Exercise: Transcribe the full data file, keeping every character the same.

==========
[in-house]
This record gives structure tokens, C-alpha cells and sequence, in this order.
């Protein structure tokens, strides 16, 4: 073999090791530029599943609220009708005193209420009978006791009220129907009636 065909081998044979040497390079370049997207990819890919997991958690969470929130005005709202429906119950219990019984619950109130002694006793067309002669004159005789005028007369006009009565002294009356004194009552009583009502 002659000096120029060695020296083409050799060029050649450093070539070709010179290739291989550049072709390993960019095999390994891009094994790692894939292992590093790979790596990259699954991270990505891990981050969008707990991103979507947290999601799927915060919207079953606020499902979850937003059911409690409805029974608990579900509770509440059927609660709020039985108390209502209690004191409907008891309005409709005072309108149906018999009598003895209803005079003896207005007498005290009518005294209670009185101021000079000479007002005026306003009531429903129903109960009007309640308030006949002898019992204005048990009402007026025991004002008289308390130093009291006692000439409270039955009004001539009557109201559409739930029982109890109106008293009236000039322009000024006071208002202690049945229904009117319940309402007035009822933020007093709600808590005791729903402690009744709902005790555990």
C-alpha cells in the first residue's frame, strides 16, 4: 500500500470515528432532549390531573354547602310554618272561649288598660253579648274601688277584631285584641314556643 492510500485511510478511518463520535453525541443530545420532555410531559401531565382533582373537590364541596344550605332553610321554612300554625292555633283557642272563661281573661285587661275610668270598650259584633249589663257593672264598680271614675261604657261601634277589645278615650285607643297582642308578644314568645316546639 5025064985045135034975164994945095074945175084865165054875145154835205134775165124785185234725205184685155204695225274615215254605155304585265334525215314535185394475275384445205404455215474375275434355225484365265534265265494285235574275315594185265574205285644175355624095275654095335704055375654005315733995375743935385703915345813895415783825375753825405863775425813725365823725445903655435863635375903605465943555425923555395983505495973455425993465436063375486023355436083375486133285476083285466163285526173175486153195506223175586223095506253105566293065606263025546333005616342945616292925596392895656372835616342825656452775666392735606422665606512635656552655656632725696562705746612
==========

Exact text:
[in-house]
This record gives structure tokens, C-alpha cells and sequence, in this order.
């Protein structure tokens, strides 16, 4: 073999090791530029599943609220009708005193209420009978006791009220129907009636 065909081998044979040497390079370049997207990819890919997991958690969470929130005005709202429906119950219990019984619950109130002694006793067309002669004159005789005028007369006009009565002294009356004194009552009583009502 002659000096120029060695020296083409050799060029050649450093070539070709010179290739291989550049072709390993960019095999390994891009094994790692894939292992590093790979790596990259699954991270990505891990981050969008707990991103979507947290999601799927915060919207079953606020499902979850937003059911409690409805029974608990579900509770509440059927609660709020039985108390209502209690004191409907008891309005409709005072309108149906018999009598003895209803005079003896207005007498005290009518005294209670009185101021000079000479007002005026306003009531429903129903109960009007309640308030006949002898019992204005048990009402007026025991004002008289308390130093009291006692000439409270039955009004001539009557109201559409739930029982109890109106008293009236000039322009000024006071208002202690049945229904009117319940309402007035009822933020007093709600808590005791729903402690009744709902005790555990």
C-alpha cells in the first residue's frame, strides 16, 4: 500500500470515528432532549390531573354547602310554618272561649288598660253579648274601688277584631285584641314556643 492510500485511510478511518463520535453525541443530545420532555410531559401531565382533582373537590364541596344550605332553610321554612300554625292555633283557642272563661281573661285587661275610668270598650259584633249589663257593672264598680271614675261604657261601634277589645278615650285607643297582642308578644314568645316546639 5025064985045135034975164994945095074945175084865165054875145154835205134775165124785185234725205184685155204695225274615215254605155304585265334525215314535185394475275384445205404455215474375275434355225484365265534265265494285235574275315594185265574205285644175355624095275654095335704055375654005315733995375743935385703915345813895415783825375753825405863775425813725365823725445903655435863635375903605465943555425923555395983505495973455425993465436063375486023355436083375486133285476083285466163285526173175486153195506223175586223095506253105566293065606263025546333005616342945616292925596392895656372835616342825656452775666392735606422665606512635656552655656632725696562705746612